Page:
“I have a few ghost experiences, and they may seem sketchy to you, it’s up to you to believe. It’s 100% the truth.
It mainly was/started when I lived in Washington. I believed in ghosts and weird things, some supernatural ideas. Ghosts always interested me, but I freaked out every time I heard one.
The first time I heard/saw one was on my phone. It was a flip phone. I was in 7th grade then, so of course I didn’t have anything better. I was recording a music video from TV onto my phone. I was alone in the room, everyone else was downstairs, nap time. I finished the recording, then I listened to it. About midway through (I’m getting goosebumps already), I heard a voice, a little girl’s voice. She was whining and saying, “Owww! My back hurts…” She repeated that twice and then I heard nothing. I was freaking out.
Then one other time, I was sitting alone in my room again. I was laying on my bed. Then, all of a sudden, the cable box on top of the TV fell. Nobody was running or anything. It was silent.
“I recently purchased my first home, and I love it. It was built in 1927 and has all of the original wood floors, etc. throughout the house.
As I felt it more important to get the kids’ rooms organized, I didn’t sleep upstairs in my dormer bedroom until a month after we moved in. I went upstairs several times to put things away and started to wonder how I got so absent-minded that I kept leaving the built-in dresser drawers open. No matter how careful I was to close the drawers each time, one of the drawers was always open when I went back upstairs.
***Mr. Ghost And Ghouls’ first contribution to this blog!***
Is that a cool Pacific breeze on your neck or is that the damp, ephemeral hand of a long dead killer? That’s a question countless visitors and employees of Billy’s Bar and Grill have been asking themselves for years.
Aberdeen, Washington is known for something a bit more sinister than timber and fish. A long time maritime port, Aberdeen has been a respite to those shipping to and from various ports of call. Billy Gohl, or “Billy Montana” as he was more colorfully known, went about preying upon hapless travelers for more than a quarter century.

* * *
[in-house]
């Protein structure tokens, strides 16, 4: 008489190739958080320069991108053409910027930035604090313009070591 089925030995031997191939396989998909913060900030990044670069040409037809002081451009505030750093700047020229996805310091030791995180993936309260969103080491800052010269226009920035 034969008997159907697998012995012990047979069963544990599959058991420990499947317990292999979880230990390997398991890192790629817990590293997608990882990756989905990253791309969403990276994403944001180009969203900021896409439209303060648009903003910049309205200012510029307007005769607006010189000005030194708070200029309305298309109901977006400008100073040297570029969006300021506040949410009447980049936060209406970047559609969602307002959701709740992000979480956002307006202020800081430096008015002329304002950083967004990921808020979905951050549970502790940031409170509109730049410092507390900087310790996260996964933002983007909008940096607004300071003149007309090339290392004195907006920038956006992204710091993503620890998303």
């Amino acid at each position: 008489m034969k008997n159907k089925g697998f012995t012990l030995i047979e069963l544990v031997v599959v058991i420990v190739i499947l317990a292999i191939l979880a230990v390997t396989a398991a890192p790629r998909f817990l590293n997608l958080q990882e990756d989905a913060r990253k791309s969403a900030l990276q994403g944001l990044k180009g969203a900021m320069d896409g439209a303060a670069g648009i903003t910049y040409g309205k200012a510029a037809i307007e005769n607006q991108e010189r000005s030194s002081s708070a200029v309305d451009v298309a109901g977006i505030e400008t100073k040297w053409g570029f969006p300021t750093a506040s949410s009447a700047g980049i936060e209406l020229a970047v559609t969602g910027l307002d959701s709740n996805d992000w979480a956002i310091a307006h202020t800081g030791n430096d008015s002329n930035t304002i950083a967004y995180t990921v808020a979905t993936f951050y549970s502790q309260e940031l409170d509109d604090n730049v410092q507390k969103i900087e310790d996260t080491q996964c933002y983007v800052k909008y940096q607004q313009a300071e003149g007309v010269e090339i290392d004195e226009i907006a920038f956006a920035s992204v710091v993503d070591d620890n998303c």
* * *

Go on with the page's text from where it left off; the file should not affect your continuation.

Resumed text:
Historians attribute more than 100 missing sailors and union opponents to the cold, murderous hands of Gohl. During the late 1800s and early 1900s, Grays Harbor saw the disappearance of more than a hundred men, most likely due to a bullet and a chute to the Wishkah River. The old Sailor’s Union building held the valuables of those departing, as well as one of the most prolific serial killers in US history – Billy Gohl. A sailor who’d had a little too much too drink and holding a few extra coins and notes might find himself lifelessly floating out to sea the next morning like so much other discarded trash thanks to Billy. It wasn’t until a cohort had been caught that was Billy ever brought to justice. While only formally convicted of two killings he’s strongly suspected of so many more.
Long after his trial and ultimate death in a Washington mental asylum, Billy as well as some of the prostitutes and sailors who once graced the premises, seem less than eager to move on from this world. Employees have reported glasses flying from shelves and a regional paranormal research group was able to record a faint but noticeable voice call out “whore.” Most patrons who experience the phenomena report feeling sudden cold spots where the fabric between the living and dead is worn thin.
So when you’re in the far corner of America, along the shores of Grays Harbor, be sure to stop by Billy’s Bar and Grill if your hunger for a hamburger includes a side of the macabre. Flash a little cash while you’re there and see if don’t feel the cold rush of Billy Montana trying to claim one last victim.